• Open separate bank and credit card accounts: You should open an individual checking and savings account in your name, preferably with a good interest rate (for instance, a money market account). Also, consider obtaining a credit card to help with emergencies.
  • Attempt mediation: Your lawyer should attempt to mediate your divorce, a process that could save you money, time, and stress.
  • Don’t neglect your retirement and investments: To the extent possible, continue contributing to your retirement and wisely investing. You might need more of these assets in the long run.

Managing Finances After Divorce

After the divorce is finalized, you want to ensure you are complying with all terms related to child support, alimony, and debt and property distribution. Once you get a handle on those, consider doing the following:

  • Adjust your budget: While everyone’s finances are different, as a general rule, you should aim to budget 50% for essentials (e.g. housing), 35% for non-essentials (which can be lowered if necessary), and 15% for savings.
  • Save for immediate needs: You might need a deposit to rent a home or apartment after your divorce. If you haven’t started saving for this yet, the time to do so is now.
  • Plan for an emergency: Some financial experts recommend having an emergency fund that can pay for three to six months of expenses. This can provide a critical cushion for a job loss, economic downturn, or other unforeseen event.

Securing Your Financial Future After Divorce

While divorce presents an immediate stressor in your life, you should never lose sight of your long-term financial well-being. Be sure to do the following:

  • Revisit retirement contributions and employer benefits: If you haven’t examined your retirement plan in a while, you should do so. Make sure you are taking advantage of employer-provided benefits you might have overlooked.
  • Develop an estate plan: A comprehensive estate plan can help you not only provide for your loved ones but also potentially assist with your retirement planning. While you are making your estate plan, be sure to update the named beneficiaries on life insurance and other accounts and remove your former spouse.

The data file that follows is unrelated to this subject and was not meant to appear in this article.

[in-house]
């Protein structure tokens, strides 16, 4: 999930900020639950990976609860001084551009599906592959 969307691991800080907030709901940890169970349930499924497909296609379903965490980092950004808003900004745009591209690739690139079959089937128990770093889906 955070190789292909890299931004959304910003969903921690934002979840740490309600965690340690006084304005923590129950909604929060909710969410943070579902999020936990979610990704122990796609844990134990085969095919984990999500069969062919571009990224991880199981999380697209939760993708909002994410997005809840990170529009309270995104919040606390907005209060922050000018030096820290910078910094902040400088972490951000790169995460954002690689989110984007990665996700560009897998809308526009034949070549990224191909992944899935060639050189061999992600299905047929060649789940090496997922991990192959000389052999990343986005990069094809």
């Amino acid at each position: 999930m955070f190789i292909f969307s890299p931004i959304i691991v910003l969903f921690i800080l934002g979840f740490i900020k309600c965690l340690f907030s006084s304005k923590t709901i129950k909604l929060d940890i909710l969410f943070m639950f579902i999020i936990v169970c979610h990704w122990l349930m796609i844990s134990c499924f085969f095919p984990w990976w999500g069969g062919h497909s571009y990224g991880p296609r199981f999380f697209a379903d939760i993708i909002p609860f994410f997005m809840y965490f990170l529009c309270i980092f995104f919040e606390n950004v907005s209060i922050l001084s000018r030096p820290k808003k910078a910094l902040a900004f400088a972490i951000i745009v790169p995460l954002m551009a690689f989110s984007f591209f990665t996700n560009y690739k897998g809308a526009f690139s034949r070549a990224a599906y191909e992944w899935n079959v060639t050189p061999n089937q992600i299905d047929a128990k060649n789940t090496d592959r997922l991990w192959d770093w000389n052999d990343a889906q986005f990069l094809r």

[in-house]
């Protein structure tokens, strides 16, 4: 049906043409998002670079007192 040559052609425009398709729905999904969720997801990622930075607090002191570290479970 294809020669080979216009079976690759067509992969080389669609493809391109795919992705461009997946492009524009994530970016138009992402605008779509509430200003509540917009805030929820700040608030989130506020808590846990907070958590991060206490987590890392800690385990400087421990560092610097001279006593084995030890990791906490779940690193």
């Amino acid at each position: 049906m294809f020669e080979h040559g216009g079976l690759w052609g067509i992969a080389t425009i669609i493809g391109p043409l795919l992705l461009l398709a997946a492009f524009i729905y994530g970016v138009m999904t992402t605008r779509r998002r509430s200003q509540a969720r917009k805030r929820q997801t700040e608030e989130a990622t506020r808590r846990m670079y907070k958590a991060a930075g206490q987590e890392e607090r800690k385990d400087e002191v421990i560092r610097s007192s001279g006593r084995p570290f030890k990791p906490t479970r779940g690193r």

• Consider further education and job training: You might need to return to school to attain the level of employment you require. Job training or retraining is another option.

Your Fresh Financial Start and the Importance of Legal Counsel

If you’ve never met with a financial planner, divorce may be the event that convinces you to do so. A planner can help you set a budget, meet short- and long-term goals, and set you on the path to financial independence and security.

Meanwhile, an attorney can represent your best interests before, during, and after divorce. A settlement agreement with beneficial terms can save you money and avoid protracted litigation.

If your divorce goes to court, your attorney can advocate for financially advantageous child support, alimony, and equitable distribution orders. Lastly, your attorney can assist you with modifying any orders you are unable to comply with after your divorce.

Contact Our Greenville Divorce Lawyers Today

The decisions you make now could impact you long after your marriage is over. Hiring knowledgeable legal counsel will help you manage your finances after divorce. Reach out to Elliott Frazier — Family, Personal Injury, & Car Accident Attorneys, LLC. We can schedule your initial consultation today.